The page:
NPR's Mary Louise Kelly talks to Greg Miller of The Washington Post and NPR's Scott Detrow about Attorney General Sessions' contact with the Russian ambassador before the election.
A victory in a Delaware legislative race has Democrats enthused, and some think they can pull off an upset in a Georgia House special election, giving evidence of growing anti-Trump sentiment.
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The president brought up reviving dying industries and making America great again during his address to a joint session of Congress on Tuesday. But the message is a generation old with roots in music.
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There were no surprise appearances of Melissa McCarthy's "Spicey" or Alec Baldwin's Trump, but SNL still got in a few digs at the Trump administration, mostly courtesy of cast member Kate McKinnon.
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NPR's White House Correspondent Tamara Keith discusses President Trump's week, which went from a praised address before Congress, to a tweetstorm accusing former President Obama of ordering a wiretap.
Following Evan McMullin's run as an independent candidate in the 2016 presidential election, he has earned a following as an independent conservative voice.
Demonstrators gathered in cities and outside state capitols to heft signs and chant slogans in support of President Trump on Saturday. In many places, counterprotesters were also there to meet them.
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For the third time in 13 years, the movie star has sent an espresso machine to the White House press corps, encouraging journalists to "keep up the good fight."
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In a series of tweets early Saturday morning, Trump alleged that Obama wiretapped Trump Tower before Election Day, calling him a "bad (or sick) guy." Trump offered no justification for his accusation.
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NPR's Scott Simon talks to Republican Rep. Jim Sensenbrenner. He's held more town halls this term than any other member of Congress, many of whom have canceled events in the wake of protests.
Rural Democrats are trying to figure out how to make their party relevant to voters who don't live in cities. One activist in upstate New York thinks the answer is to start small and build.
Parts of the stock market have reached record highs since Donald Trump took office. NPR's Scott Simon talks to Bloomberg View's Joe Nocera about how immigration restrictions could affect the economy.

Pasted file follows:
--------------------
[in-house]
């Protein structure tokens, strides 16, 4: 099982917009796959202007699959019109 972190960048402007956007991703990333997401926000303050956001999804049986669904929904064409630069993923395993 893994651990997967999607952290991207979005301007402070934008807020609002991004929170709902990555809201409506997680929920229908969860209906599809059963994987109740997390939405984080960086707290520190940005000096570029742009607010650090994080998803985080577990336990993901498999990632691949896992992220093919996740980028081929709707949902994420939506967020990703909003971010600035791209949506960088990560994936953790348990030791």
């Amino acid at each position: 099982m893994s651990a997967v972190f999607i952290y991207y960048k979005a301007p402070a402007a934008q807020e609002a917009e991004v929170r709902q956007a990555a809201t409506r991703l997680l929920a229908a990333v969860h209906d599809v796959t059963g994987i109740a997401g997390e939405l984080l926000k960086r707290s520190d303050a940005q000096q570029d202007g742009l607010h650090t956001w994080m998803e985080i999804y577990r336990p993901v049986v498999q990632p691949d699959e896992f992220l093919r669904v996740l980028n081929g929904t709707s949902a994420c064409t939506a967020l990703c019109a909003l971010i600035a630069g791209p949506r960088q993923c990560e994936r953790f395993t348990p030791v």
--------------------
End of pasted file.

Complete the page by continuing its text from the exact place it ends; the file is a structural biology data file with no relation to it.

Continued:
Jewish organizations have recently been targeted with a number of threats. NPR's Scott Simon speaks with Jeffrey Goldberg of The Atlantic about anti-Semitism around the country and online.
We go over the stories of the week in politics, from Attorney General Jeff Sessions' recusal to President Trump's joint address, and look ahead to a revised travel ban and Obamacare repeal efforts.
After reports surfaced about Attorney General Jeff Sessions' meetings with the Russian ambassador, we look at what is next for the Trump administration.
One perk of the presidency is that it comes with its own anthem. But when it comes to playing "Hail to the Chief," historians might say that Donald Trump is no James K. Polk.
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After the president delivered what amounted to a fairly normal address to a joint session of Congress, there were musings that maybe he would stay "presidential."
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This week, Puerto Ricans marked 100 years of U.S. citizenship. The island's political status remains unique, along with its strong sense of cultural identity — most clearly seen in its sports.
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Here's NPR Ed's take on the top national education stories this week. The highlight: controversy surrounding a visit from black college presidents.
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A document obtained by NPR illustrates the complexity of the nominees' financial holdings — and how slowly they are being reported for federal ethics vetting, compared with the Obama administration.
(Image credit: U.S. Office of Government Ethics/Screenshot by NPR)